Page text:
The test, conducted at Andoya Space Defense Center, provided critical flight data that will be used to improve the missile’s future software algorithms. The test team also used a new NASAMS launcher that can accommodate AMRAAM®-ER’s larger size.
When fielded, AMRAAM-ER will deliver a new land-based missile defense capability to warfighters through its enhanced speed, range, altitude and maneuverability. We are now one step closer to certification, production and final integration of the weapon into NASAMS.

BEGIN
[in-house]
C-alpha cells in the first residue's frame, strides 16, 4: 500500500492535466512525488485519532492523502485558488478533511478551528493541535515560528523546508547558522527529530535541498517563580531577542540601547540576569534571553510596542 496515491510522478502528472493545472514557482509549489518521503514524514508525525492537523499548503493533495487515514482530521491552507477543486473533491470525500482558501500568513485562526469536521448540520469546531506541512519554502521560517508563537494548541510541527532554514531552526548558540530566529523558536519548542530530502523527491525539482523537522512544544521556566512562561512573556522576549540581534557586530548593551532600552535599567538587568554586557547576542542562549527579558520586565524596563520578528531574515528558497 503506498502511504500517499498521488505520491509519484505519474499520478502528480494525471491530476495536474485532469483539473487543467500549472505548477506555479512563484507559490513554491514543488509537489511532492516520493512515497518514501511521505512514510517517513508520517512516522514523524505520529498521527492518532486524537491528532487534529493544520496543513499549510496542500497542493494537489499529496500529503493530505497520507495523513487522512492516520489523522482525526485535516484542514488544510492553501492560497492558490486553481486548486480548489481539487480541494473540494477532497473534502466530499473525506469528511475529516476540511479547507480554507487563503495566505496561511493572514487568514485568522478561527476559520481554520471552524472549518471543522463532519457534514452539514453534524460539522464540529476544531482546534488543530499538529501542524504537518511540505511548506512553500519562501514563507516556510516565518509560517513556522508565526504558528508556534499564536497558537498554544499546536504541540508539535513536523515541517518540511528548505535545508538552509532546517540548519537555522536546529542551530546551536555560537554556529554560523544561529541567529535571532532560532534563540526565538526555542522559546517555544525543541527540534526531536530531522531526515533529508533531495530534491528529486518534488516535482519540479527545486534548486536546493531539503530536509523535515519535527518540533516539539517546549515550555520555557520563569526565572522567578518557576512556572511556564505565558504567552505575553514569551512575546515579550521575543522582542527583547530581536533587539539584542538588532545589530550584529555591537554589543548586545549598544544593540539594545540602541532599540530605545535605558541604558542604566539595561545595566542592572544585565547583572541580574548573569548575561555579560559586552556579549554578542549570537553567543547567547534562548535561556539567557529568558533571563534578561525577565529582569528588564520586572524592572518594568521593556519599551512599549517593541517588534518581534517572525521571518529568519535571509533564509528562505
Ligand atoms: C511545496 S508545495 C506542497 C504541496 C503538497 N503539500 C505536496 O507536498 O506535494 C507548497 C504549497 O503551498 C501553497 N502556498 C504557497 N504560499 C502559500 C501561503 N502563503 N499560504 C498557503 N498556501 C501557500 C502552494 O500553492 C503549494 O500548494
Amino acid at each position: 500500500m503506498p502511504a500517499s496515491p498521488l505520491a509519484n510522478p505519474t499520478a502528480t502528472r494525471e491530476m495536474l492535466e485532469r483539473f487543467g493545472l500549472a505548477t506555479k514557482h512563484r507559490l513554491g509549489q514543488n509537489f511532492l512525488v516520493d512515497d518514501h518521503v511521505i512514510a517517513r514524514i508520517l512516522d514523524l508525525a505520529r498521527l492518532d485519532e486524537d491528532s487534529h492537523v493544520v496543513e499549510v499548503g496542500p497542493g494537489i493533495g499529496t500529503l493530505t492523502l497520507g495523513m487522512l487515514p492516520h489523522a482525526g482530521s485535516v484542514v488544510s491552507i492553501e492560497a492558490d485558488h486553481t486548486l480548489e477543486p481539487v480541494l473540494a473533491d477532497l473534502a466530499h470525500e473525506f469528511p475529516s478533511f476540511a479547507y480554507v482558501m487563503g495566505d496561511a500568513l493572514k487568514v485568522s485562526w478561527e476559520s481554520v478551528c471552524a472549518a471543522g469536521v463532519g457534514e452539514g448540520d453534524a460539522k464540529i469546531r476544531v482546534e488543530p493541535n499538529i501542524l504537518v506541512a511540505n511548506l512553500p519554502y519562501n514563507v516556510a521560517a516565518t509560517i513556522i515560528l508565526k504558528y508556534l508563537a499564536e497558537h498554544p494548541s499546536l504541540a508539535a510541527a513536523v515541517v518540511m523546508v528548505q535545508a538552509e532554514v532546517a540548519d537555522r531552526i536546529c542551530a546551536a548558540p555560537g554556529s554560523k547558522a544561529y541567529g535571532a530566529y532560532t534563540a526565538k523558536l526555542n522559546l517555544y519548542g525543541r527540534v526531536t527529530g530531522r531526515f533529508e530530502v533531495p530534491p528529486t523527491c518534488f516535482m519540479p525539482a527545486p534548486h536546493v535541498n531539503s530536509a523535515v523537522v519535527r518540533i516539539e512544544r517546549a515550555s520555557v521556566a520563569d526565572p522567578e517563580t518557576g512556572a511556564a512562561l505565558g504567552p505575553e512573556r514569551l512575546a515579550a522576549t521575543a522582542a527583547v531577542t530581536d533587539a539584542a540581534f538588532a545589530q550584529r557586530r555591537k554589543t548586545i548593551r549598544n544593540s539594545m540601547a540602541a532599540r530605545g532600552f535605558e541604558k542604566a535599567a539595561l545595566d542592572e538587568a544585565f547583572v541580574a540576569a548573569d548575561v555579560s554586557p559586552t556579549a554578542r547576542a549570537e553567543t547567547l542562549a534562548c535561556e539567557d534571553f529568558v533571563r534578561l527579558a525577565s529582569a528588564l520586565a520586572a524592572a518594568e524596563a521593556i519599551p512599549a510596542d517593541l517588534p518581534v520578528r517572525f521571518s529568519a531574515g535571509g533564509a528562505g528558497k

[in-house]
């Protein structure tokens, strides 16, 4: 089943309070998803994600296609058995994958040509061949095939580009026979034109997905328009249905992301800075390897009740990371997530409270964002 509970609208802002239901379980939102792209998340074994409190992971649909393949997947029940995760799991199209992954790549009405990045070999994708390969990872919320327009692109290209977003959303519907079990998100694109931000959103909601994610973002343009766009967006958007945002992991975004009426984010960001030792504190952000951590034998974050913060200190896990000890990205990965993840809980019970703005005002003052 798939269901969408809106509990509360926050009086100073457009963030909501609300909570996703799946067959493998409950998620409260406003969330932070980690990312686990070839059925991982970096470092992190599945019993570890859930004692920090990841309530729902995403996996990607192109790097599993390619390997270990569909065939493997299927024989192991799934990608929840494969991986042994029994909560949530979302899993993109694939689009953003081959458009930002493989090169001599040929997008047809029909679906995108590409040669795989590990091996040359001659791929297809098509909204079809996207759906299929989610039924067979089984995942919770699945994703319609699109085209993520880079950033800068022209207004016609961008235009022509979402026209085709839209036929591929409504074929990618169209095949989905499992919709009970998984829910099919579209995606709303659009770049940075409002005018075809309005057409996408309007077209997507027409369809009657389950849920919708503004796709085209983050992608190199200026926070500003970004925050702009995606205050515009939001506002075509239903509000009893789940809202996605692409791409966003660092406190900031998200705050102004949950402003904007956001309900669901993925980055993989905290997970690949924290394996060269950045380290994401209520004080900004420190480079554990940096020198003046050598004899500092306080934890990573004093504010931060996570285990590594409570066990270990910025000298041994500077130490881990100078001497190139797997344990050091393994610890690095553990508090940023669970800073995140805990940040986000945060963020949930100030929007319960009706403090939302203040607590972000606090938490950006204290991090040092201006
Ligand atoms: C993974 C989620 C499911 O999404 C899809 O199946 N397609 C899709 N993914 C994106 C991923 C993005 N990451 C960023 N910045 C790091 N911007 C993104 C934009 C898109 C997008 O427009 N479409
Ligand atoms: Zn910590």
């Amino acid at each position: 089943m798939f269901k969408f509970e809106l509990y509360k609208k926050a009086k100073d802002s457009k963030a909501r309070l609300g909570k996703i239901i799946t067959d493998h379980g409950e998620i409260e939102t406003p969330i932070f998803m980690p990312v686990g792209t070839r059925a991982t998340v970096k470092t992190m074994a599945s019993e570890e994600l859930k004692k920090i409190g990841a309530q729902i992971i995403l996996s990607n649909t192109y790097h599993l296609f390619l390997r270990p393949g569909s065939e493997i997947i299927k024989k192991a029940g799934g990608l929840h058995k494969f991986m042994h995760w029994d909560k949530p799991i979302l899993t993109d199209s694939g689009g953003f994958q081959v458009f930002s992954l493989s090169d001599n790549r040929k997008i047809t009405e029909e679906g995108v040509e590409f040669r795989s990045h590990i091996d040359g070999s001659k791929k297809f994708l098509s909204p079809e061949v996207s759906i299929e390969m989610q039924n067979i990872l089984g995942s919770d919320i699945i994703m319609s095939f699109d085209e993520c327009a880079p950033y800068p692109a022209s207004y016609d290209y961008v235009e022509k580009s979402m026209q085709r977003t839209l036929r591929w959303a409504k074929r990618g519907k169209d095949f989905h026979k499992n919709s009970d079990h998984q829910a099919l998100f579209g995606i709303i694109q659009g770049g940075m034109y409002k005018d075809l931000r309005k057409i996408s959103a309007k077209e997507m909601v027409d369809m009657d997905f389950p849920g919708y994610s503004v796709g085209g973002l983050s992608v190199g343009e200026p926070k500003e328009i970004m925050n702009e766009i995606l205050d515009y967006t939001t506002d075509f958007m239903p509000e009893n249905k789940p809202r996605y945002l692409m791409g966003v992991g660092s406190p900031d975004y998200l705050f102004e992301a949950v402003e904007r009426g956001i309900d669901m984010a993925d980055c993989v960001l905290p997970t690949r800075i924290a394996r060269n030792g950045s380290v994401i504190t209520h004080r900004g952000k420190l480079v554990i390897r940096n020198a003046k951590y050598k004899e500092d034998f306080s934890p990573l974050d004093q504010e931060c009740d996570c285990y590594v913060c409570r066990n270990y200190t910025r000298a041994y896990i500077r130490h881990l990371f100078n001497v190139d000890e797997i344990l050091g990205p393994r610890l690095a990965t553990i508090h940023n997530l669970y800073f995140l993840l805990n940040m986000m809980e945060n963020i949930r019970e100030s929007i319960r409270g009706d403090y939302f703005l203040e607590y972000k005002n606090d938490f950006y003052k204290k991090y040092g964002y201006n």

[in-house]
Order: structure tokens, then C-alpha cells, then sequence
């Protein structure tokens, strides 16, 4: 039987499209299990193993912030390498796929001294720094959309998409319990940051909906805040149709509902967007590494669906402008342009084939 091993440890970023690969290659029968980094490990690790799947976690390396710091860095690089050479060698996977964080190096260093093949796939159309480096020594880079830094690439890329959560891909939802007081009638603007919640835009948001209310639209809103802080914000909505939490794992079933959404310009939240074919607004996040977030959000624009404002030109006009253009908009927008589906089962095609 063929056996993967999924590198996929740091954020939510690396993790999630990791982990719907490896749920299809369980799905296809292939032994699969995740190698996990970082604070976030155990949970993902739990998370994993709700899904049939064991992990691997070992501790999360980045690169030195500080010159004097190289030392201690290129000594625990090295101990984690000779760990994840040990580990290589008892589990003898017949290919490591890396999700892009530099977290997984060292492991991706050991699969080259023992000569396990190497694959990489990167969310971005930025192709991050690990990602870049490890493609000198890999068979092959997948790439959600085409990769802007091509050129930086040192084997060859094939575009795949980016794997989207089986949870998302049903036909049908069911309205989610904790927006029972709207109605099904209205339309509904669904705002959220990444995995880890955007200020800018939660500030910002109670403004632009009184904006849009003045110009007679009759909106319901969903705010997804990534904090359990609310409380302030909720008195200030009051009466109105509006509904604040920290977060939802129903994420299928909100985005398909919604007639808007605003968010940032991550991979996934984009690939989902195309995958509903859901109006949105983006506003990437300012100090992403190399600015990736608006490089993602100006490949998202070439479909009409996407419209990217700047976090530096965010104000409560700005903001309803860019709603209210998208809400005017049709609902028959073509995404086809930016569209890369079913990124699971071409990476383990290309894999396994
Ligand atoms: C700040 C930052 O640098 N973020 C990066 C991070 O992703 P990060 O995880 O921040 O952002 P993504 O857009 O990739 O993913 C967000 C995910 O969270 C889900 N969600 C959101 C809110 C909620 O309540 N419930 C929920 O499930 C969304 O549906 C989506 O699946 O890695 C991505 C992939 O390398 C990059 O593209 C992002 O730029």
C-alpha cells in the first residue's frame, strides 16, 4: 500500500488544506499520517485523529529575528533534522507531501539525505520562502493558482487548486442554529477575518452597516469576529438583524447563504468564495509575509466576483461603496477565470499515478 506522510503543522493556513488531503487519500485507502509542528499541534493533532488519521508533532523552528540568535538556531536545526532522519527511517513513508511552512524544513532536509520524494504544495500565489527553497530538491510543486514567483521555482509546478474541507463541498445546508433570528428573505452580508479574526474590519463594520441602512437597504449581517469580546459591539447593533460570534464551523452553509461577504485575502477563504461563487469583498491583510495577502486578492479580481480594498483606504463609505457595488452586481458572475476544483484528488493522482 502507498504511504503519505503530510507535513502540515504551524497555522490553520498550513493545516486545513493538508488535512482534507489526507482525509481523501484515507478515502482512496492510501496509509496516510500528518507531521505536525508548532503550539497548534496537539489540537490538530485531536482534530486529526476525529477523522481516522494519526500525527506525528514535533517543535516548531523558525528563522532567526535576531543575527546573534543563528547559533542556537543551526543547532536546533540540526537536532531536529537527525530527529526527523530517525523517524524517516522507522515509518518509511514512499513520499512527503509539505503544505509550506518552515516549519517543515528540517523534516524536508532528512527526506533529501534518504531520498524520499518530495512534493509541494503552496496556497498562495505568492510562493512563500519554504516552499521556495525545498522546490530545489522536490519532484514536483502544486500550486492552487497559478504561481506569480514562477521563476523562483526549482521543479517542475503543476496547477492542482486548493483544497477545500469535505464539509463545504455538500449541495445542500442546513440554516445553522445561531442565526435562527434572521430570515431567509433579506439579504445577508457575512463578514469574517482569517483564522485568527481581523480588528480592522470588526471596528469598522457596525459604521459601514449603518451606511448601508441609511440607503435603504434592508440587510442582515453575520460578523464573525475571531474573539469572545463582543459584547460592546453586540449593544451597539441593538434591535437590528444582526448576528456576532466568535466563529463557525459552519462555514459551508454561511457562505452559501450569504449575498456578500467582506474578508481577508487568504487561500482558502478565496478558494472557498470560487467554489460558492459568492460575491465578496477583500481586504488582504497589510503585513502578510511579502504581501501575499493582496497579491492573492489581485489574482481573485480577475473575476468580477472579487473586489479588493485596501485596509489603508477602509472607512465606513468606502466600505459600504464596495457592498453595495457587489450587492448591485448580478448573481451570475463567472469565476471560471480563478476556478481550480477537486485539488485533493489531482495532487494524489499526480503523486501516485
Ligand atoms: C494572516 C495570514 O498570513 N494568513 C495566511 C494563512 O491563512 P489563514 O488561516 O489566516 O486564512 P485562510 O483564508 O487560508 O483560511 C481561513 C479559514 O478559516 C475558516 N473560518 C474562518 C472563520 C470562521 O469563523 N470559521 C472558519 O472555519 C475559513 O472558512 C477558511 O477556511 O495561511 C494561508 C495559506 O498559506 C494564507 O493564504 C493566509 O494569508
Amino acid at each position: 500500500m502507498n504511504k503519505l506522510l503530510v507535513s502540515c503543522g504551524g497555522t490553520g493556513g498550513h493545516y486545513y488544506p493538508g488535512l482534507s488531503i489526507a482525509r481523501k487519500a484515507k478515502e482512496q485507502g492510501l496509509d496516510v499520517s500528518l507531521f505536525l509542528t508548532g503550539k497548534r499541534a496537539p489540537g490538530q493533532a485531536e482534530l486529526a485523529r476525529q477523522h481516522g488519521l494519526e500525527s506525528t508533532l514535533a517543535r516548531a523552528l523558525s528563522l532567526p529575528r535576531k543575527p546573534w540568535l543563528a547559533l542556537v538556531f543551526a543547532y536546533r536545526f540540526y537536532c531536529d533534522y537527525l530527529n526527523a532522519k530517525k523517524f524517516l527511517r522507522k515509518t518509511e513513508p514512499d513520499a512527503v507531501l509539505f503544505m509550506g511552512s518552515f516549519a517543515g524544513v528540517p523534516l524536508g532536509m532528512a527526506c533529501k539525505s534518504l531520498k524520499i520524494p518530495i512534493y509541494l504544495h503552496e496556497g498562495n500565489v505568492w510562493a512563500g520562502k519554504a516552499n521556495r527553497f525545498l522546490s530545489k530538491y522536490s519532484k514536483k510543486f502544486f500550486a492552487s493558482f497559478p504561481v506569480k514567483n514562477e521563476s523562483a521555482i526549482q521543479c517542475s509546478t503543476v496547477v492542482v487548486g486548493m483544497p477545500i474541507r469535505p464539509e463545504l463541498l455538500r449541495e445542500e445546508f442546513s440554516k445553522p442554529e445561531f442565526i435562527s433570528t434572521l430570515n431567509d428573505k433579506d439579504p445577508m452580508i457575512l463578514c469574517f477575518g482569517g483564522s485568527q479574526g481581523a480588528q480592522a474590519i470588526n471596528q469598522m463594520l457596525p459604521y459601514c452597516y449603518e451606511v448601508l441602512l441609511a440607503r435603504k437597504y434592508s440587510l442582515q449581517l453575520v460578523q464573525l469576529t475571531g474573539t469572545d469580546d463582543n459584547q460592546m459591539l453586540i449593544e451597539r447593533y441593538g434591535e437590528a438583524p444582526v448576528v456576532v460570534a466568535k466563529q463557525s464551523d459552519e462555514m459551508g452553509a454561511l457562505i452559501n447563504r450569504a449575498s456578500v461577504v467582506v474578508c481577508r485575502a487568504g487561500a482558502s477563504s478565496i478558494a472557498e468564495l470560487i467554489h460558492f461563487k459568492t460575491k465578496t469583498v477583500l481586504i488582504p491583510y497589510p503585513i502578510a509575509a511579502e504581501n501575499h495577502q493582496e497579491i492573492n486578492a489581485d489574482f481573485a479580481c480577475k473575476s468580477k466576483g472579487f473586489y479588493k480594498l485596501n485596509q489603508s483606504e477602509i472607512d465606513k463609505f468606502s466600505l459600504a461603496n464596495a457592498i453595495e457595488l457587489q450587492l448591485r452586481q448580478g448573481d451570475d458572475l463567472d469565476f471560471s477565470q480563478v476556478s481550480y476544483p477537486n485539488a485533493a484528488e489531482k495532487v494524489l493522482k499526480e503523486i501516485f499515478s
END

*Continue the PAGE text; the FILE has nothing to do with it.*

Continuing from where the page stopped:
Paul Ferraro, vice president of Air Power at Raytheon Missiles & Defense
AMRAAM-ER is designed specifically for ground-based air defense. The missile, which is powered by a Nammo-manufactured rocket motor, enables intercepts at longer ranges and higher altitudes when compared to other effectors. Once integrated with NASAMS, the system will provide increased air defense protection in the medium-range air defense market. NASAMS is owned by 12 countries and has been integrated into the U.S. National Capital Region’s air defense system since 2005.